After four years of living in a world filled with notions of “post truth,” we have witnessed shared objective standards crumble before our very eyes, resulting in a highly factionalized society. Invariably, this extension of the postmodern project would expand beyond discourse and into art with “post documentary” becoming a new way of thinking about photography, one which curator Paul Graham embraces in the new ICP exhibition and MACK book, But Still, It Turns: Recent Photography From the World.
For Graham, who first fell in love with what he describes as “serious photography” in the mid-1970s, the medium offered a semblance of order in an otherwise chaotic world. Documentary photography could ground us in place and time, offering guidance, insight, compassion, and understanding — helping us make sense of that which might otherwise be unfathomable. But what it wasn’t, and could never be, was fashionable.
Graham laments the art world’s marginalization of the documentary form without bringing to bear the political underpinnings such a position holds. Rather he focuses on the fact that, “It is difficult to make really meaningful work from life.” But nothing of value comes easy; for documentary photographers, the challenge of presence, intimacy, trust, mutuality, and awareness are heightened by a profound lack of control over their subjects.
The Poetry of Daily Life
“There is no didactic story here, no theme or artifice. None is asked, none is given,” Graham writes of the works of Vanessa Winship, Curran Hatleberg, Richard Choi, RaMell Ross, Gregory Halpern, Piergiorgio Casotti and Emanuele Brutti, Kristina Potter, and Stanley Wolukau-Wanambwa featured in But Still, It Turns.
Their approach, which Graham describes as “post-documentary,” eschews the formal approach of the American documentary tradition established by Gordon Parks, Dorothea Lange, and Walker Evans, who used photography as a tool to investigate, explore, and expose inequality and injustice from coast to coast. The photographers featured here draw more from the work Diane Arbus, Garry Winogrand, and Lee Friedlander who were observers, rather than activists, using the camera as a tool of exposure rather than agitation.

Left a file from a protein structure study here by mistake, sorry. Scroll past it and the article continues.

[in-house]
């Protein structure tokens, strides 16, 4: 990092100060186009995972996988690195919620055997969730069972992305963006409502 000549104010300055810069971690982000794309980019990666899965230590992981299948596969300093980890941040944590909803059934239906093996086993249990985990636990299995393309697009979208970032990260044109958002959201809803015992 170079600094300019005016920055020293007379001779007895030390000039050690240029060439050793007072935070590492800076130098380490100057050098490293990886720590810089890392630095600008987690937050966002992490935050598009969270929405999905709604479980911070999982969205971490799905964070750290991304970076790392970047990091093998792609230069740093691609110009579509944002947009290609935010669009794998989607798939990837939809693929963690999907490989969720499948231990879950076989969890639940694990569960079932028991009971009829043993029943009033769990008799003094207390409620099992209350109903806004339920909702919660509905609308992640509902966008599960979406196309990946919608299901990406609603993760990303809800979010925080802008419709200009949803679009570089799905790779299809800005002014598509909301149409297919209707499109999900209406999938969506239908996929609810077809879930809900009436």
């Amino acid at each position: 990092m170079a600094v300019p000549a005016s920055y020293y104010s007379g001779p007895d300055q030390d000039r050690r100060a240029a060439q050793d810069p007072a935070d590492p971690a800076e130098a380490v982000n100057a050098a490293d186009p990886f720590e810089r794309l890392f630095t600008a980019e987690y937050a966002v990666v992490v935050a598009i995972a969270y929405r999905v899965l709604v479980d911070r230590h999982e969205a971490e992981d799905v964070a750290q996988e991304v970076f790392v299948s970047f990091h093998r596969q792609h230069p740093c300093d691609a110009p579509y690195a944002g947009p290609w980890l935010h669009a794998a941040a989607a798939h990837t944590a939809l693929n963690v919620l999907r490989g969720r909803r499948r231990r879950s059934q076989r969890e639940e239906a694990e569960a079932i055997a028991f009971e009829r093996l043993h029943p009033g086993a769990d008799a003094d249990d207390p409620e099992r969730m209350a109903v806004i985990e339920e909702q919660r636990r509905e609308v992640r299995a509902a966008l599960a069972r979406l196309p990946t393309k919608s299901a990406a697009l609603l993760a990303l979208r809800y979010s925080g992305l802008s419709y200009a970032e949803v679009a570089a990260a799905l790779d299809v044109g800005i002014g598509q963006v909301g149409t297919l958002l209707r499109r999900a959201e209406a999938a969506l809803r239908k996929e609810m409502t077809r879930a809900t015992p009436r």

‘Talented artists know when to leave the poetry of the world alone,” Graham asserts. “No editorializing, no words to illustrate: that there is no singular story is the story. These photographers tell us that all is in play, that everything matters. Here is a freedom, hard-won, sometimes confusing, but nonetheless genuine: a consciousness of life, and its song.”
These series, produced before the COVID-19 pandemic, taken on even greater resonance in light of massive shifts to our daily lives that we could have never otherwise imagined. Underlying each of the photographers’ works is the sense of meditation on an ever-changing world in search for a glimpse of the eternal. Here landscapes and portraits made across the United States reveal a profound sense of continuity in an increasingly politically, economically, and socially stratified nation.
Liberated from the confines of storytelling, these photographers convey a mood, a sense of feeling and being that is more about capturing the spirit of a people and a place than explaining what we are looking at. By resisting the narrative arcs and decisive moments of traditional documentary work, these photographers search for new ways to explore the deeper, more complex mysteries of life.
By Miss Rosen
Miss Rosen is a New York-based writer focusing on art, photography, and culture. Her work has been published in books, magazines, and websites including Time, Vogue, Artsy, Aperture, Dazed, and Vice, among others.
But Still, It Turns: Recent Photography from the World
On view through August 15, 2021
International Center of Photography, 79 Essex Street, New York, NY 10002, USA